The criticism on the Daily Mail's front page is similarly disingenuous. Just what else do they suggest should be done? The diplomatic avenue is the only avenue, even when everyone's favourite gung-ho writer of shitty espionage fiction suggests that the appearance of the sailors helps because it gives "our troops clues where they are", as if we're going to storm a raid without the Iranians noticing the infringing of their airspace. As the Guardian leader argues, this whole incident has only helped to show how difficult it is to trust Tehran. They now have to find a way to free the soldiers without losing further face, and at the moment seem to be floundering, making excuses for not releasing Turney as promised. Tehran is of course not only playing for the international community, but for its own population, who for the moment due to the extended Iranian new year holiday are reported to be largely ignorant of the current situation. The liberal opposition in Iran can only be strengthened by the eventual release of the hostages, showing the revolutionary guard, closely aligned to the hard-line taken by Ahmadinejad, as weak. This might be one of the few pluses to come out of a regrettable and thoroughly avoidable crisis.

P.S. The Sun continues to reprint the lies of Ian Huntley today, without bothering to mention that Carr's evidence at the trial makes clear that she did not know that Huntley was responsible for the murders until he himself gave his side of the story. His entire "confession" tape is tainted by the fact that he still refuses to own up to how he murdered the two girls in cold blood -- he repeats his wholly unbelievable and laughable story that he gave in court, that one of the girls died after falling in the bath, while he unintentionally smothered the other by accident, trying to keep her quiet. The Sun's behaviour in bringing all this back up purely in an attempt to smear Carr is indefensible - it would rather believe and print the lies of a murderer than accept that Carr's acquittal was sound.

Labels: , , , , ,

Share |

Tuesday, March 27, 2007 

Scum-watch: Privacy? Us?

"Now, my dears," said old Mrs. Rabbit one morning, "you may go into the marshes of Iraq or down by Umm Qasr, but don't go into Mr Ahmadinejad's waters."

5 days after being captured, and with no sign that they're going to be released quickly, the media has started to run out of things to say about the 15 seized British sailors who were most definitely in Iraqi waters at the time. Into this void, the inevitability of looking deeper into the background of those who've been "kidnapped" has edged ever closer.

It was probably with this in mind that the family of the only woman to be seized, Faye Turney,
politely asked the media to respect their privacy. Hence the breathless, vomit-inducing twee rubbish which appeared in the Sun this morning, in a display of revolting mock concern:

Iran kidnaps: Let mummy go

THE brave Royal Navy woman sailor being held hostage by Iran has a three-year-old daughter.

And I would suppose that some of the men captured have children as well. What's your point caller?

Leading Seaman Faye Turney, 26, was one of the drivers of the two boats swooped on by Tehran’s Revolutionary Guards on Friday.

Her little daughter Molly and husband Adam were at home last night desperately waiting for news of her plight.

Wonderful! Now we know their names. Got any more dirt or rather background on this woman currently being held in trying circumstances?

A friend of NCO Faye, called Topsy by pals, revealed: “She is a great girl, with a warm sense of humour. Everyone knows her because there are not many Wrens who do what she does — it is quite an achievement.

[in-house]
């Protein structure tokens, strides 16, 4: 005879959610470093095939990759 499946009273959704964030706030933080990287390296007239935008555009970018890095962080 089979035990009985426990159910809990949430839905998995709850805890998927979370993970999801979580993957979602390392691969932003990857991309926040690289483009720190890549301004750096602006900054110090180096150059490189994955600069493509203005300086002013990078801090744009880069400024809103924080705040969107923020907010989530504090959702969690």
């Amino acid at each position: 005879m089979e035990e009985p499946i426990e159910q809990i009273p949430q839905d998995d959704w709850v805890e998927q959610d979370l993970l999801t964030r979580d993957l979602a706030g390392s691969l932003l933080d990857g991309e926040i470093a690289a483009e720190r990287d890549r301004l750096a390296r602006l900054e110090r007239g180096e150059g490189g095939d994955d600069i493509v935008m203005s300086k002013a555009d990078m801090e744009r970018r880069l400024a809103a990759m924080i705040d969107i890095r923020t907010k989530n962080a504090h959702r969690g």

“Topsy loves being a mum and her greatest concern right now will be for her little girl and how badly she is being affected by this.

“But like the rest of the boarding party, she is tough and used to confrontation.”

The so-called friend emerges, pocketing a nice little cheque from everyone's favourite tabloid newspaper. The little girl might well not know that anything is going on at all -- until of course the media start focusing on her for no other reason than the fact she's a woman in uniform. I'm sure she'll also love finding out once she's released that "a friend" has informed a national newspaper that her nickname is "Topsy"; now all we need to know is whether Flopsy, Mopsy, Cotton-tail and Peter were with her when she was captured.

Faye is one of only a dozen women who carry out the tough driving role — her husband is also qualified to do the same job.

Petty Officer Adam has been given special leave to stay at home in Plymouth to look after Molly.

He currently works as an instructor at nearby HMS Raleigh, the Navy’s main training base.

Excellent, now we even know where they live. Next thing to do is to show that you really honestly do respect their privacy by reproducing the MoD's statement on their behalf:

A statement issued by the Ministry of Defence on behalf of the family said: “While we understand the media interest in the ongoing incident involving Faye, this remains a very distressing time for us and our family. We are grateful for the support shown to us by all personnel involved and appreciate it, but would request that our privacy is respected.”

On then to the Sun's leader:

Not that Britain alone can take military action, despite our Trident nukes. The real risk for Tehran is that others, like Israel, will see this as another act of provocation.

And justification for attacking Iran’s nuclear plants.

With huge consequences for the Middle East and the entire world.

A load of utter rot. Israel couldn't care less about 15 British soldiers. The only thing Israel has ever cared about and ever will care about is herself. It won't be Israel that might see this as further justification for an attack on Iran, but rather the propagandists for war like Melanie Philips who'll be more than happy to use it as an excuse. Philips' has surprisingly not yet commented on the snatching of the 15, but she did however write this recent rant piece against Iran:

Meanwhile, Iran speeds towards genocide, with people still scoffing that it’s ‘only rhetoric’.


We have been under attack by Iran since 1979, when Khomeini came to power and declared war upon the west and his intention to wipe out Israel and Islamise the world. Throughout three subsequent decades of Iranian attacks on western interests, we did virtually nothing. Now, with the clock at five minutes to nuclear midnight, we are still in disarray. Washington is mired in vicious internal in-fighting. Our elites continue to demonise America and Israel, thus paralysing our politicians and paving the way for a second holocaust.

Iran is preparing a second holocaust. Climate change is a either a con-trick, a witch-hunt or a fraud. Dr David Kelly was murdered. And somehow we're the ones that are crazy.

Labels: , , ,

Share |


  • This is septicisle


Powered by Blogger
and Blogger Templates